Definitely an interesting childhood life.
Growing up in the funeral home made for an interesting childhood life. My friends and cousins would often ask if we could sneak downstairs to see the caskets. Sometimes we would, but usually one of my cousins would turn off the lights and the girls would scream. As they went tearing back up the stairs to safety, Dad or Grandma would be standing at the doorway, and I usually got paddled. But I would still venture down there again with the gang the next time they came over. After all nobody else had such a cool room to a bunch of curious kids. To this day, the only people that want to go into the selection rooms are casket salesmen and the curious little kids.
How can you do that?
The question that many blurt out when I tell them I’m a funeral director is “Isn’t that depressing?” No it isn’t. I focus on the ability of my family and staff to help a family through the worst time of their life.
Yes we do feel great sadness about the tragic deaths, any caring person will. We see one of our main responsibilities is as a support person to help the surviving family. We know that with help, the grieving family members will be able to work through their grief to rebuild their lives. We know that the service we provide enables the family to draw valuable support from the community. That support is one of the main remedy’s for the grieving heart.
The thanks and hugs we often receive from a family when we have completed the services support our own emotions. It makes it much easier to go to the aid of the next family who calls in the middle of the night because some tragedy has taken a member of their family.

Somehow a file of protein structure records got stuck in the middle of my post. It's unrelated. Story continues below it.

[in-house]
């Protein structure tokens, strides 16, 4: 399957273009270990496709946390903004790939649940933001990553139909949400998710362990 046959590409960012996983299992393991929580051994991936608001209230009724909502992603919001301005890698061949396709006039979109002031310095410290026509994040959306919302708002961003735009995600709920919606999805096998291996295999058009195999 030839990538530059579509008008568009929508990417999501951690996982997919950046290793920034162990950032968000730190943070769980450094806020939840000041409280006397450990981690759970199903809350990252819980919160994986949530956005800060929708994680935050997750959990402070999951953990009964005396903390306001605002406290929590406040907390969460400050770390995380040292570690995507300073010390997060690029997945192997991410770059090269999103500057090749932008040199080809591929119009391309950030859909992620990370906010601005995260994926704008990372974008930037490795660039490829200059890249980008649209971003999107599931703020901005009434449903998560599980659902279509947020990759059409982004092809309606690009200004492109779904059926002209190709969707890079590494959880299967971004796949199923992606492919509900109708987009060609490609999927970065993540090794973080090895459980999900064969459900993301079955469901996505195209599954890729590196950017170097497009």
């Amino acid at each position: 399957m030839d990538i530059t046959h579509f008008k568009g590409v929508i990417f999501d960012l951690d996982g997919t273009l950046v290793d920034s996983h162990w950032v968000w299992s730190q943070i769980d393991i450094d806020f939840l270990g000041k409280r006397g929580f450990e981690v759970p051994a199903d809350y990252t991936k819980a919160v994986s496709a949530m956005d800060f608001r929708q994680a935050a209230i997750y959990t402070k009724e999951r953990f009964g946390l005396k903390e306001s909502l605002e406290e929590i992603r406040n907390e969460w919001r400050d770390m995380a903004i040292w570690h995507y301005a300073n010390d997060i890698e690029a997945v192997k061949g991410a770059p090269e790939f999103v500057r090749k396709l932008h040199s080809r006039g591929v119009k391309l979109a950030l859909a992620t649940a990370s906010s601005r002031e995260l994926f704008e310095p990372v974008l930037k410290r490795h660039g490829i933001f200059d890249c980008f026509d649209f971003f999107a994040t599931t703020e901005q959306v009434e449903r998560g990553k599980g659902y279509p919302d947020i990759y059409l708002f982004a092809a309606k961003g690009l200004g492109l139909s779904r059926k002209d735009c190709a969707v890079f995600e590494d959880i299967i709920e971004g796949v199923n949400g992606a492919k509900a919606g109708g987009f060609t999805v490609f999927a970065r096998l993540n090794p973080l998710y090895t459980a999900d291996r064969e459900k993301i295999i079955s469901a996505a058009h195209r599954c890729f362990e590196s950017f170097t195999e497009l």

And yes every death is a tragedy. Even the aging grandparent that has succumbed to a lengthy illness. That is a tragedy to their innocent young grandchildren. The magnitude of the tragedy varies for each family and their circumstances. We recognize that and treat every family with the respect and care they deserve.
So what is life like for a small town funeral director?
Some weeks are a constant blur of motion from early morning to early morning the next day. Last week was like that. Summer vacations of family and staff (in our case staff is often family) had created a shortage of full time staff. This meant that we filled in with our great part time staff members. Being part time they aren’t as fast at some of the tasks, so it took a bit more time to fulfill those tasks. We had to be vigilant in completing the required tasks, because even small details can become large concerns for a family in grief. My days started early, usually around 6:30 or 7:00 am, and often ended around 12:30 or 1:00 am the next day. I really don’t mind because I know it will slow down again. “I can sleep when I’m old” is what Joe Sr. often says.